The truth is a weak working capital position may in fact be the reason why a dealer is asking for a new or increased line of credit. It may also be the reason why the company needs financing for equipment when it should be able to pay for that equipment with internally generated cash flow.
We have seen weak working capital positions doom many acquisition financings and deals. The critical takeaway is that a dealer must understand the company’s working capital position before there are any discussions with the bank. With that understand—an appropriate tact can be taken with the bank to achieve your financing goals.
Understand the Purpose of Bank Financing
Banks loan money to businesses that can demonstrate both a capacity to repay the loan (cash flow) and collateral (assets) to pay off the loan if the company can’t make payments. What has now also entered the equation is the role of the financing.
Before the Great Recession, banks may have allowed a lingering balance on a line of credit to be paid off over time via a “term out.” The reason why the line had an outstanding balance was that earnings may not have reached targets and/or cash that would have normally been used to pay down the line went to fund other needs.
In any event, you could often count on the bank to “term out” this amount. This option is limited because banks’ credit officers often determine working capital shortfalls are best solved with equity, not bank debt. This is a big change from pre-Great Recession times and may require alternative forms of capital, such as subordinated debt and preferred equity as part of the financing plan.
Match Purpose with Structure
The days of “easy” lines of credit are over. In fact, the past issuance of lines of credit that could be used for broad purposes has contributed to many of the financing dilemmas we help dealers fix. In today’s environment, it is critical to match the structure of the financing with the purpose of the financing.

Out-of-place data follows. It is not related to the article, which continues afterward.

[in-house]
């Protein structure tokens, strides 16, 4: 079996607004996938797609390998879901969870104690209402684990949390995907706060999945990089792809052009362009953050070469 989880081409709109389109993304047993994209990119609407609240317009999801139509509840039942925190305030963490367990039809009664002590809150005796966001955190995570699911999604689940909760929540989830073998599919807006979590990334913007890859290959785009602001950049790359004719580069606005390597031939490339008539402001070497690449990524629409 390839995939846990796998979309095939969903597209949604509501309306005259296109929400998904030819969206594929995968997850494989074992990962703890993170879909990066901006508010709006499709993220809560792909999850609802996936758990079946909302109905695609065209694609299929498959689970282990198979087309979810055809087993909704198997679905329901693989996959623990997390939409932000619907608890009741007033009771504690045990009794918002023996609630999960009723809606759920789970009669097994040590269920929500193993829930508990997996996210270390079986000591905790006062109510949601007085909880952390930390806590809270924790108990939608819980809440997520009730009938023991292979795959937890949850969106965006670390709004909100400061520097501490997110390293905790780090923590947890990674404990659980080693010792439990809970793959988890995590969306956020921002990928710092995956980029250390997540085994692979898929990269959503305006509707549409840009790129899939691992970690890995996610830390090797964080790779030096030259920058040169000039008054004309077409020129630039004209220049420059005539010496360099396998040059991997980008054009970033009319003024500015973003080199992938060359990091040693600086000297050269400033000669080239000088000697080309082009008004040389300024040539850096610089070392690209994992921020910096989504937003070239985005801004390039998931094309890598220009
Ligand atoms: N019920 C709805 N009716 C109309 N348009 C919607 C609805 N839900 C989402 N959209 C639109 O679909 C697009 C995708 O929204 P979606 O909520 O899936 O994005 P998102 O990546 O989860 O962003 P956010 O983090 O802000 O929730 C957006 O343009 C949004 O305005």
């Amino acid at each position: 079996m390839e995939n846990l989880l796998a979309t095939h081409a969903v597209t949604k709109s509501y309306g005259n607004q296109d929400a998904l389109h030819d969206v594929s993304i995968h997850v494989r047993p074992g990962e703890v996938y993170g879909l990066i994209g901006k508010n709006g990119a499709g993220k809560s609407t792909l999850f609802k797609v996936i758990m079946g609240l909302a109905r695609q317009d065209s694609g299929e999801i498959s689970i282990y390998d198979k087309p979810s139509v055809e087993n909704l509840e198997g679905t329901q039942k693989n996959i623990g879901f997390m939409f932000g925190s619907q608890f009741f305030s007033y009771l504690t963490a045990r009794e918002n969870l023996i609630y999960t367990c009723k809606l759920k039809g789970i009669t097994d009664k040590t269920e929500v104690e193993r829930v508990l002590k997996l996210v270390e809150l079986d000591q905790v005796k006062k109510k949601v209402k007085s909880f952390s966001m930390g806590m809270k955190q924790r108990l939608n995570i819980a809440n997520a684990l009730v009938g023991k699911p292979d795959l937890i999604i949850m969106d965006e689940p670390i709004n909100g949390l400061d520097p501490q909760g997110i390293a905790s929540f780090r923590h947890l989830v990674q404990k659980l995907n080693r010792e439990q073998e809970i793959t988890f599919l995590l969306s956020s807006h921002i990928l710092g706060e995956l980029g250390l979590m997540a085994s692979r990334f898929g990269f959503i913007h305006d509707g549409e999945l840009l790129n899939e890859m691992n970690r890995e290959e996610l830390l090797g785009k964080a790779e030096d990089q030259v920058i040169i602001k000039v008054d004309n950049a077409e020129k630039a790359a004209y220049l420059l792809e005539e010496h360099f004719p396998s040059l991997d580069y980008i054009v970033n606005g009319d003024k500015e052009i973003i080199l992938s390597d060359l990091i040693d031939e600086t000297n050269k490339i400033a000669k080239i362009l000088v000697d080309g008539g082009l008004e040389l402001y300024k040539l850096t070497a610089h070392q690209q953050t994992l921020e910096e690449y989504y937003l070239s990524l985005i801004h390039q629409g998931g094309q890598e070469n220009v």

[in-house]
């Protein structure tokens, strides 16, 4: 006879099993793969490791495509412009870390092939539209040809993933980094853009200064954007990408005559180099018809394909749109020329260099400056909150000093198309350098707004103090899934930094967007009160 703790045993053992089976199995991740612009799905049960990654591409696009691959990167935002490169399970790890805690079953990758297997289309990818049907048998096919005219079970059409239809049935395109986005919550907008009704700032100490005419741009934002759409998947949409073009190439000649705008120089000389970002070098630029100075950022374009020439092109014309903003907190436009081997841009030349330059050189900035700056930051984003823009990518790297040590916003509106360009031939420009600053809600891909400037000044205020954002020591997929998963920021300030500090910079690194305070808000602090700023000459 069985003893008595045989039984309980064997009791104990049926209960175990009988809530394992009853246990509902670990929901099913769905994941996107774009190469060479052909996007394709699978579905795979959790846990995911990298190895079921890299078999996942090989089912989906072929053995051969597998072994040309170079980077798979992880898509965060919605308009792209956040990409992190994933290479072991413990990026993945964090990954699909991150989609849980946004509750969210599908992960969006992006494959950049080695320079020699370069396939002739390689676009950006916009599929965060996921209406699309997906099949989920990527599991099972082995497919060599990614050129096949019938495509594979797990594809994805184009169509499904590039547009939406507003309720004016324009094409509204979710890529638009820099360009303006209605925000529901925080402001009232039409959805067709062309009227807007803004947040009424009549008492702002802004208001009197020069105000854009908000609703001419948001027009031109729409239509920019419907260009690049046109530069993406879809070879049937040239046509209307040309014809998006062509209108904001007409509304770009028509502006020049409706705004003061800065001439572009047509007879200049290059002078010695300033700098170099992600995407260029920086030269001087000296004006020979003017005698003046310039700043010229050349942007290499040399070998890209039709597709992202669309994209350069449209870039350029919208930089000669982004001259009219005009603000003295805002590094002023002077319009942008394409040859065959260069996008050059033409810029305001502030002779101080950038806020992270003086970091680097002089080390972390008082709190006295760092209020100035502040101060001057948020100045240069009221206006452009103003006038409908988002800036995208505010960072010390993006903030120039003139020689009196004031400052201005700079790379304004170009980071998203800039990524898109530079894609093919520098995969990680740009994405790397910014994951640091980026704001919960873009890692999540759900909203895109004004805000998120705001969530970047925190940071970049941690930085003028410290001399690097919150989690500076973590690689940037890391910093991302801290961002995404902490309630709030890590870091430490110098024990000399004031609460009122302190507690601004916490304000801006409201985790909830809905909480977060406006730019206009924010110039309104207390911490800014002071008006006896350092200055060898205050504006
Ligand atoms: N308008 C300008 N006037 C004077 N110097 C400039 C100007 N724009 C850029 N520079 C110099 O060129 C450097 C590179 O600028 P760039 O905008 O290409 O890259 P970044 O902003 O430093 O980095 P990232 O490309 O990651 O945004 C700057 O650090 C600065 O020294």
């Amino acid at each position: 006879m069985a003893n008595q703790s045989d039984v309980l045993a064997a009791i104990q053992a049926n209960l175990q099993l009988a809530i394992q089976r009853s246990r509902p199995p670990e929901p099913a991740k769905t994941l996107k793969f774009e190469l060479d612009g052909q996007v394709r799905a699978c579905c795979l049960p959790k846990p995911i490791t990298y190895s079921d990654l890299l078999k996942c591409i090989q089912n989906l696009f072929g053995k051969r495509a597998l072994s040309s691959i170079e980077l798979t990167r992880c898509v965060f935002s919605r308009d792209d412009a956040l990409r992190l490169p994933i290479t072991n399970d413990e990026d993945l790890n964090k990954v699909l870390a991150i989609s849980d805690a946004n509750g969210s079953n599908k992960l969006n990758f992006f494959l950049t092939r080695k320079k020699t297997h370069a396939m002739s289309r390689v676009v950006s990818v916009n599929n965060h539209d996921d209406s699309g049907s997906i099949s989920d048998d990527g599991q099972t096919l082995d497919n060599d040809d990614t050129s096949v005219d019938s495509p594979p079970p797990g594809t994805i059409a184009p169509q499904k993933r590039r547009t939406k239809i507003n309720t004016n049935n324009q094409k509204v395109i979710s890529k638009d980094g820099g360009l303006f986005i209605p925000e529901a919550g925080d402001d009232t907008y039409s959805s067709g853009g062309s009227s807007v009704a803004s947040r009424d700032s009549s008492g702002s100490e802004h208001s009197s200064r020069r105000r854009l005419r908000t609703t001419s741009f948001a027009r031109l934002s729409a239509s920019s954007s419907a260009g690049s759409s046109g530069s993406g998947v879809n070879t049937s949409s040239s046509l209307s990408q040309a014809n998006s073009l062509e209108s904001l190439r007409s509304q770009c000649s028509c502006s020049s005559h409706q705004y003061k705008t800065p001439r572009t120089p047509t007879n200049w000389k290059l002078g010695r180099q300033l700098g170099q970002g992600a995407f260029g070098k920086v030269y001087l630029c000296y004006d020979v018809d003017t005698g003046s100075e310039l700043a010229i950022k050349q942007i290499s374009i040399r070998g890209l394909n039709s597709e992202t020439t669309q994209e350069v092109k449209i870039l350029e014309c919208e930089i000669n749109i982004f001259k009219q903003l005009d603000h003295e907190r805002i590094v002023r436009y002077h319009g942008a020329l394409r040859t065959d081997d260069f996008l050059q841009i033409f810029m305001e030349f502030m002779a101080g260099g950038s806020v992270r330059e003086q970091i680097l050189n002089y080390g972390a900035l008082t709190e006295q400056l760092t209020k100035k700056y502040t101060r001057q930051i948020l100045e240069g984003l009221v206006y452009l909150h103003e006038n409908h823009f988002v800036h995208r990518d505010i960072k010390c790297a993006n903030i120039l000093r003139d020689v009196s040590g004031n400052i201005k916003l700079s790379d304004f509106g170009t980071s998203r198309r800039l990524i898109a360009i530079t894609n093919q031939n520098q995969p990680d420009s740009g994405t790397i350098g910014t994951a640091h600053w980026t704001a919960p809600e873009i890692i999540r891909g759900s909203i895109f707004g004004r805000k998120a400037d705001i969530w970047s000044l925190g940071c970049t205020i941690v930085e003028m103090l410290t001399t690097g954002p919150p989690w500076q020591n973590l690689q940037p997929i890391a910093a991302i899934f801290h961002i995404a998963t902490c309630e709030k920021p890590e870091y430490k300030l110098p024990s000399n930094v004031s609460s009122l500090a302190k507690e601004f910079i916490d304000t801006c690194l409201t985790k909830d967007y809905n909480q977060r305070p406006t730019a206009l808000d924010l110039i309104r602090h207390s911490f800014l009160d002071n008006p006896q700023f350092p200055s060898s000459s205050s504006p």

If you are looking to purchase long term assets with the proceeds of the financing you must have a long term pay off plan. If your financing is related to receivables, the loan should be short term and borrowings governed by the amount of receivables. Many dealers may not like the restraints of a “borrowing base” has, but it is a very good safety check to prevent a dealer from falling into a financing trap from which they cannot escape.
While it is true that obtaining bank financing now requires more preparation and analysis - and may lead to addressing areas of your business you may not have immediately thought were relevant to the financing request - the environment is improving and banks are willing to lend. It will take more work to implement the strategies noted above, but the benefits of this approach will position your company for future financial success.
About the Author: Matthew Ide is managing director of Angus Energy’s Advisory & Finance team. He is joined by fellow Managing Director, Jeffrey Simpson. Angus Advisory & Finance provides advisory services for improving financial management practices and banking relationships, and designs/implements growth, risk management and acquisition strategies. The group also provides funded capital solutions through the investment fund, Angus Fund, L.P. Matt can be reached at (860)299-6856 or email@example.com.